Sen. Joni Ernst (R-Iowa) is introducing legislation that would require all senators and representatives to disclose any Paycheck Protection Program (PPP) loans received by a business to which they or a family member are linked.
“It’s really simple: If you’re a member of Congress and you or a family member benefited from the PPP, Americans—your constituents—should know. This bill provides greater transparency, which ensures accountability,” Ernst said June 22 in a statement announcing her proposal.
The Ernst proposal—known as the “Transparency Requirements Aimed at Congressional Expenditures (TRACE) Act”—would “require Members of Congress, spouses of Members of Congress, and employees of Congress to submit a financial disclosure form within 15 days of receiving a loan through the PPP. This information would be made publicly available,” she said in the statement.
“The PPP has saved countless businesses and the jobs of millions of Americans, but those in Congress who are voting on it, or any issue, where a potential conflict of interest may exist need to be upfront about it. The only reason to oppose this bill is if you have something to hide,” Ernst said.
Ernst’s proposal follows reports that at least four members of the House of Representatives or their family members are connected to businesses that have received millions of dollars in taxpayer-funded PPP loans under the $3 trillion Coronavirus Aid, Recovery and Economic Relief Act approved by Congress and signed into law earlier this year.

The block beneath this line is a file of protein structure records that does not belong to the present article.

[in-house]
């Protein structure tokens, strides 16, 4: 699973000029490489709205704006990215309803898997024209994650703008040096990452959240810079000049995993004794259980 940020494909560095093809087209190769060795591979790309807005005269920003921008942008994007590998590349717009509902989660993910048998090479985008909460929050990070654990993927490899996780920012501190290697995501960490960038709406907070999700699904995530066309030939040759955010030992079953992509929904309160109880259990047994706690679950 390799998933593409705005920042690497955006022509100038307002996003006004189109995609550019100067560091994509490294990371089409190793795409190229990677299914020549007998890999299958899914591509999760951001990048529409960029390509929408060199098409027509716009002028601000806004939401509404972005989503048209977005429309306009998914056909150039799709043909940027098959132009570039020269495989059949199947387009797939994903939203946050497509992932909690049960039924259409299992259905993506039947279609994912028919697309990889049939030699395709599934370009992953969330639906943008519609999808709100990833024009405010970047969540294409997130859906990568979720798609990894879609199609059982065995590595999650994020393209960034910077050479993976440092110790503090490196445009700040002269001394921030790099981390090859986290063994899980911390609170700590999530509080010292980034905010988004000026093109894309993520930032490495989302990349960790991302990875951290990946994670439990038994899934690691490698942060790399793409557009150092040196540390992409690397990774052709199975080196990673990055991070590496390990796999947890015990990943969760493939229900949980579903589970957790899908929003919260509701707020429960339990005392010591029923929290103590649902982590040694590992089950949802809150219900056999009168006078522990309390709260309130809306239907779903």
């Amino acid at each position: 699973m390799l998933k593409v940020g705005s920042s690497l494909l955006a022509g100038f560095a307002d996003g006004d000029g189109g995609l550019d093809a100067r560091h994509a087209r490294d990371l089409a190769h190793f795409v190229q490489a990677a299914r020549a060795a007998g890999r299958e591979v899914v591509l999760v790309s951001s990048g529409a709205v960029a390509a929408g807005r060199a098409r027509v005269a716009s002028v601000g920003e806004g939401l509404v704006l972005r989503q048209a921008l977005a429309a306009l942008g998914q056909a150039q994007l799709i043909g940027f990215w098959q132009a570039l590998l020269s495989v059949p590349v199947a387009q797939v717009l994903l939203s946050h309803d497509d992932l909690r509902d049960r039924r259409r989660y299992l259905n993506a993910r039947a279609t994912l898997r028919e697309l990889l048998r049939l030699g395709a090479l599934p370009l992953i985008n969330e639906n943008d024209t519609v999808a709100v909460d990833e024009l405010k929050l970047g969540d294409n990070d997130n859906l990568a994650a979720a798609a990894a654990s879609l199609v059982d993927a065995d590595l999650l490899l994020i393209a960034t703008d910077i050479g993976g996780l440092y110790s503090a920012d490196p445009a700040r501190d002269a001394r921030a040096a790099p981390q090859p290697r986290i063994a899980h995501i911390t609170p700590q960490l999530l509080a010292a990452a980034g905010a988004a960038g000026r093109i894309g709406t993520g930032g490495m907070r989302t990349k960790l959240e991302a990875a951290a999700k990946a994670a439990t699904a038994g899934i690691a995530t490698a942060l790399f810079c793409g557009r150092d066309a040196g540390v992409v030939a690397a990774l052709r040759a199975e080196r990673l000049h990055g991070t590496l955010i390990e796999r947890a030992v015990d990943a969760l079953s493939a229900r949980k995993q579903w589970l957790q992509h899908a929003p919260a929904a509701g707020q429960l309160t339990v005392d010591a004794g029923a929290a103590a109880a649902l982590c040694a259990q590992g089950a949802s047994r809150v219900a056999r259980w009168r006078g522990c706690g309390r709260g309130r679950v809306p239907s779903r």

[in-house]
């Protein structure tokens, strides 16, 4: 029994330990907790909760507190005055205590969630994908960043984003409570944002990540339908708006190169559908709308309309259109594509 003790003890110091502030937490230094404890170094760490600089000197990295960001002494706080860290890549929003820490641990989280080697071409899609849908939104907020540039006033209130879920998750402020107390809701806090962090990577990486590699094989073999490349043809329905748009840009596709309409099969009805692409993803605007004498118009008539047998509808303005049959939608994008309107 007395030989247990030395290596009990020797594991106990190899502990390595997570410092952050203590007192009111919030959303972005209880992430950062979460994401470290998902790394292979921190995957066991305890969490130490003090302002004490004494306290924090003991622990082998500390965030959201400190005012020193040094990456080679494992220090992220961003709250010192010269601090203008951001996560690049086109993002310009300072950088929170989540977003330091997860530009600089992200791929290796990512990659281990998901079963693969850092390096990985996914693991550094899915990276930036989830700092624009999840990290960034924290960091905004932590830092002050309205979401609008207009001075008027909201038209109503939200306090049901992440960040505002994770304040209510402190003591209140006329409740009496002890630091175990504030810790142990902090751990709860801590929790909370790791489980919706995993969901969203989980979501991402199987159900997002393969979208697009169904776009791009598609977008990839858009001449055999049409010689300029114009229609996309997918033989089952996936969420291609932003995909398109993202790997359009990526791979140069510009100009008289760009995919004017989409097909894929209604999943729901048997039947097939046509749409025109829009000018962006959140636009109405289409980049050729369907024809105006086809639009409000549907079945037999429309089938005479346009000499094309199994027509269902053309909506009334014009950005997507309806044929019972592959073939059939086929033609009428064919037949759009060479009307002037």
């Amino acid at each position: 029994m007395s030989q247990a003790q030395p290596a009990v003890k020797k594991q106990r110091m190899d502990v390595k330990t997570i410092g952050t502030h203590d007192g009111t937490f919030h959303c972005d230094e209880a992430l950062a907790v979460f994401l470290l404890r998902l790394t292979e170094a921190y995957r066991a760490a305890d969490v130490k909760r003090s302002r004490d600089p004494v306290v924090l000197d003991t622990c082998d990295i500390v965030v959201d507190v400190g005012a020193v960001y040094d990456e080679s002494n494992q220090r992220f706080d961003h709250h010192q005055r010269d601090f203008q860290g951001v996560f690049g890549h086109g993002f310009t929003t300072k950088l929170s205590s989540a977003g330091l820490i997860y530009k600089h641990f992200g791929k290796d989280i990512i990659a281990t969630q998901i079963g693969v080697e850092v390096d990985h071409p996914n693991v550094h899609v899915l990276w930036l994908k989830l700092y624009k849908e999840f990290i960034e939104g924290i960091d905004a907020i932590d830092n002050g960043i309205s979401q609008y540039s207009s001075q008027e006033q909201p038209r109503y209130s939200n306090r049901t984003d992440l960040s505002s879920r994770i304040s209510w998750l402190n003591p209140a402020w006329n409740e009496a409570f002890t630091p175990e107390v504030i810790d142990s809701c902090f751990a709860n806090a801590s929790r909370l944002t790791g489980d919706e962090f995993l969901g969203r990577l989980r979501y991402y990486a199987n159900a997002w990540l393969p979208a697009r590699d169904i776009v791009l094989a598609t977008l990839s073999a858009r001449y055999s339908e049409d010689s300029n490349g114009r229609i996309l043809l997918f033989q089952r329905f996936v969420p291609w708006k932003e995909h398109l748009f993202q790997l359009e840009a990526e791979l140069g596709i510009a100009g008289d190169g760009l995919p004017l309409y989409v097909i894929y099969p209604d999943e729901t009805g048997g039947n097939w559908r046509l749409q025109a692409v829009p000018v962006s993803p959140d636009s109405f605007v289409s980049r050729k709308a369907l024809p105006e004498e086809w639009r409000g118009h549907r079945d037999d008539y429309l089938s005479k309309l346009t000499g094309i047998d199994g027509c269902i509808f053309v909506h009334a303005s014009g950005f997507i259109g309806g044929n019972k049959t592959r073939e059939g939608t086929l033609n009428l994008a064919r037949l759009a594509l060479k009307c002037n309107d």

The Ernst proposal would fill a loophole in new guidelines announced June 19 in which the Small Business Administration (SBA), which administers the PPP program, will disclose details of up to 75 percent of the loans. Depending on the amount of the loan, a member’s connection to a recipient firm may or may not be disclosed. The Ernst bill makes disclosure mandatory regardless of the amount.
The Iowa Republican’s bill is backed by open-government advocates.
“Congress has authorized more than $650 billion for PPP since March. While PPP has certainly helped many small businesses around the country, taxpayers supporting this program have a right to know where such an extraordinary amount of money is going, especially if the Members of Congress who voted for the program are benefiting from it,” National Taxpayers Union (NTU) Policy and Government Affairs Manager Andrew Lautz said in the Ernst statement.
The NTU urges “Congress to pass it as standalone legislation or as part of the next major COVID-19 legislative package,” Lautz said.
“Taxpayers must be able to follow the money. If Members of Congress vote for subsidies or other aid that they benefit from in their private capacity, then every dime must be disclosed in as real-time as possible. This helps preserve the institutional integrity of Congress,” Open The Books CEO and founder Adam Andrzejewski said in the statement.
Ernst has become known as the Senate’s most vocal foe of waste, fraud, and abuse since the retirement in 2014 of Sen. Tom Coburn, the Oklahoma Republican whose “Dr. No” nickname among colleagues reflected his frequent votes in opposition to measures he considered wasteful, unnecessary, or frivolous. Coburn passed away earlier this year after a long battle with cancer.
Ernst regularly announces what she calls “Squeal Awards” to focus public attention on examples of government waste unearthed by her staff. She is also a co-sponsor of a bipartisan Senate proposal to end U.S. tax dollars being spent in China’s “wet markets” such as the one in Wuhan from which the CCP virus is believed to have spread.
Contact Mark Tapscott at Mark.Tapscott@epochtimes.nyc